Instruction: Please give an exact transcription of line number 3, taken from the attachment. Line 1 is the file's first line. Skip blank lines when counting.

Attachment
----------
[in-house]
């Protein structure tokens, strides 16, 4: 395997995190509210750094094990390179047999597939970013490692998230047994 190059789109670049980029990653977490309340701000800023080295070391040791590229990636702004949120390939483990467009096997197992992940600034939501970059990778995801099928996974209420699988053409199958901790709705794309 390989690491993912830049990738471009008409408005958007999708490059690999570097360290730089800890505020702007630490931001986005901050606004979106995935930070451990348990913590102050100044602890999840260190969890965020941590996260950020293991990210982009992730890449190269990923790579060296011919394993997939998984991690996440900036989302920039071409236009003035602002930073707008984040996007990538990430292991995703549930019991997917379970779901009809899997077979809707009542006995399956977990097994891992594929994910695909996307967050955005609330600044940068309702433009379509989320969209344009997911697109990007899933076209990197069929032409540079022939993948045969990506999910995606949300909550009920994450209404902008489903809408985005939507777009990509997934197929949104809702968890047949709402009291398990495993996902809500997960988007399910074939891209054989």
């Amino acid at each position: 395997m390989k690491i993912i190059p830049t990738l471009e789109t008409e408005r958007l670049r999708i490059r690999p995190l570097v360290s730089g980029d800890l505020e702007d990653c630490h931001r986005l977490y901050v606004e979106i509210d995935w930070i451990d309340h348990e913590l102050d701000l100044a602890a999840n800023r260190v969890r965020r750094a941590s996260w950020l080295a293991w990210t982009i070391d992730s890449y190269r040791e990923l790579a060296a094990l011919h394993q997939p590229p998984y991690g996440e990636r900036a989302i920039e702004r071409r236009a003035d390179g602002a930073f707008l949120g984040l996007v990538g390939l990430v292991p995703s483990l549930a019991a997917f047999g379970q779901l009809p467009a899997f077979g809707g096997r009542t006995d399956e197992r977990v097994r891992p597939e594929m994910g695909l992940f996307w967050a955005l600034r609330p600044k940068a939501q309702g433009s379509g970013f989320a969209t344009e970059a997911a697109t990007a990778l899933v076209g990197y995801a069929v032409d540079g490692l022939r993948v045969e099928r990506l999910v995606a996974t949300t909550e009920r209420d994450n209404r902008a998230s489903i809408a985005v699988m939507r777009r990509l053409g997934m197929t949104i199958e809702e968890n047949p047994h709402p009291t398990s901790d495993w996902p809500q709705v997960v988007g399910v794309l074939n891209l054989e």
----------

């Amino acid at each position: 395997m390989k690491i993912i190059p830049t990738l471009e789109t008409e408005r958007l670049r999708i490059r690999p995190l570097v360290s730089g980029d800890l505020e702007d990653c630490h931001r986005l977490y901050v606004e979106i509210d995935w930070i451990d309340h348990e913590l102050d701000l100044a602890a999840n800023r260190v969890r965020r750094a941590s996260w950020l080295a293991w990210t982009i070391d992730s890449y190269r040791e990923l790579a060296a094990l011919h394993q997939p590229p998984y991690g996440e990636r900036a989302i920039e702004r071409r236009a003035d390179g602002a930073f707008l949120g984040l996007v990538g390939l990430v292991p995703s483990l549930a019991a997917f047999g379970q779901l009809p467009a899997f077979g809707g096997r009542t006995d399956e197992r977990v097994r891992p597939e594929m994910g695909l992940f996307w967050a955005l600034r609330p600044k940068a939501q309702g433009s379509g970013f989320a969209t344009e970059a997911a697109t990007a990778l899933v076209g990197y995801a069929v032409d540079g490692l022939r993948v045969e099928r990506l999910v995606a996974t949300t909550e009920r209420d994450n209404r902008a998230s489903i809408a985005v699988m939507r777009r990509l053409g997934m197929t949104i199958e809702e968890n047949p047994h709402p009291t398990s901790d495993w996902p809500q709705v997960v988007g399910v794309l074939n891209l054989e």